Water Supply Forecasting
Water supply and water management in the West
Most of the western United States has a dry climate, where agriculture depends on irrigation. The water supply for irrigation largely comes from rivers and creeks, whose streamflow originates from the springtime melting of winter snow.
A complex network of dams and canals has been built since the beginning of the 20th century to store and distribute this water for irrigation and other uses (such as hydropower). Forecasting of expected streamflow is an important aid in planning water storage and release as well as agricultural planting decisions.
Water supply forecasting overview
A water supply forecast is a prediction of streamflow volume that will flow past a point on a stream during a specified season, typically in the spring and summer. The Natural Resources Conservation Service (NRCS) issues water supply forecasts for hundreds of points in the western United States near the first of the month between January and June each year and at other times as requested.
The basis of water supply forecasting lies in the fact that most of the streamflow in western North America originates as winter snow. This snowpack serves as a natural reservoir, storing water during the winter and releasing it during the spring and summer snowmelt season. The delay between when the snow accumulates and when it melts is what makes it possible for hydrologists to use measurements of winter snowpack to make predictions of spring and summer streamflow.
In some areas, however, snowmelt is not as dominant, and therefore forecasting is more difficult. For example, on the west side of the Cascade Mountains, the east slope of the Rocky Mountains, and in parts of the Southwest, winter, spring, and/or summer rainfall can supply a significant amount of the streamflow volume. Because the source of this runoff occurs in the future at the time forecasts are issued, and it cannot easily be predicted, forecast uncertainty is higher in these areas than in dominantly snowmelt basins.
Water supply forecasts can, therefore, vary in accuracy depending on the strength of the snowmelt component. Nevertheless, useful predictions can be made in most areas of the West.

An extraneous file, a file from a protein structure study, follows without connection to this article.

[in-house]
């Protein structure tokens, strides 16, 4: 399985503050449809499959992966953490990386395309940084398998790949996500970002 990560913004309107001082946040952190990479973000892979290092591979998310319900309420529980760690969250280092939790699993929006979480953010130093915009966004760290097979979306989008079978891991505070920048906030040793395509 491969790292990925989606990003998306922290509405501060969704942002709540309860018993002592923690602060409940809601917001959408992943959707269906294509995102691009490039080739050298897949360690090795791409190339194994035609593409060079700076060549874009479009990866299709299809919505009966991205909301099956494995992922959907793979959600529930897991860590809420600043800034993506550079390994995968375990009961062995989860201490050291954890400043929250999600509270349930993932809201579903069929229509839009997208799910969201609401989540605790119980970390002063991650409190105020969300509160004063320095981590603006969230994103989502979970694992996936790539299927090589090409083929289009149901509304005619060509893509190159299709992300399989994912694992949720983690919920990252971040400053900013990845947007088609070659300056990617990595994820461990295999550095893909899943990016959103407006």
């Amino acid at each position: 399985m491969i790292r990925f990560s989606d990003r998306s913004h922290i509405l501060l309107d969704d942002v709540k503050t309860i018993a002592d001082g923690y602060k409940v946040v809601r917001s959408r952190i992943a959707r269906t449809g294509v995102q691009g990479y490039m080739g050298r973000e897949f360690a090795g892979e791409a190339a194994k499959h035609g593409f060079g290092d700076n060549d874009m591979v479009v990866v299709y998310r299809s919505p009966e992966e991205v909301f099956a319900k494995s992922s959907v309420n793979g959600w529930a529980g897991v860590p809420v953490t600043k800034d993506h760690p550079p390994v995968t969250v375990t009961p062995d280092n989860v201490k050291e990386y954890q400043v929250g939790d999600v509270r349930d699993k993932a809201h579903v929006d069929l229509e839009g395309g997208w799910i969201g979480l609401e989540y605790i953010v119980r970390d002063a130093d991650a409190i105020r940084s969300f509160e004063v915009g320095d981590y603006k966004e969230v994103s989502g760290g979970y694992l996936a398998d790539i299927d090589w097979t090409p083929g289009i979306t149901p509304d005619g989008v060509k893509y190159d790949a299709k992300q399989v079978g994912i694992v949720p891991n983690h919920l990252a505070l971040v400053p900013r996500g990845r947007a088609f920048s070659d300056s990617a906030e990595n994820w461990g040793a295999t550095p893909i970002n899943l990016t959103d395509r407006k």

How water supply forecasts are produced
The NRCS uses statistical models to produce water supply forecasts. These are equations that express a fitted mathematical relationship (usually linear) between several predictor variables and the target seasonal streamflow volume. Predictor variables are primarily snow water equivalent at selected measurement sites but can also include precipitation, antecedent streamflow, and a few other miscellaneous quantities.
The primary data source for predictor variables is the NRCS Snow Telemetry (SNOTEL) system and manual snow courses; other data come from various Federal, state, and Canadian provincial agencies. Data for the target seasonal streamflow volume come from the U.S. Geological Survey and other Federal and state agencies. In addition, the target streamflow volumes are usually adjusted for the effects of human water management, such as changes in reservoir storage and irrigation canal diversions, to correspond, as closely as possible, to natural flow conditions.
Statistical forecasting models are developed using spreadsheets and custom software. Predictor variables are carefully selected to balance the multiple goals of forecast accuracy, month-to-month consistency, spatial representativeness, and physical understandability.
During forecast operations, hydrologists retrieve the necessary data and run the forecast models. They then review the results in consultation with the state NRCS Water Supply Specialists. If needed, adjustments are made, and then the forecasts are published.
Interpreting water supply forecasts
All forecasts have uncertainty. For water supply forecasts, the sources of uncertainty include unknown future weather, model simplifications, and data limitations (error or inadequate spatial coverage).
To express this uncertainty, the forecast is presented not as a single value but as a range of values, each with a specific probability of occurrence.The wider the spread among these values, the more uncertain the forecast. As the season progresses, forecasts generally become more accurate.
It is important for forecast users to understand this uncertainty and take it into account when making decisions so as to manage the level of risk they are willing to accept in receiving more or less water than planned for.
Five forecast values are published for each forecast point and each forecast period:
Note: There is still a 20% chance that the actual streamflow volume will fall either below the 90% exceedance forecast or above the 10% exceedance forecast.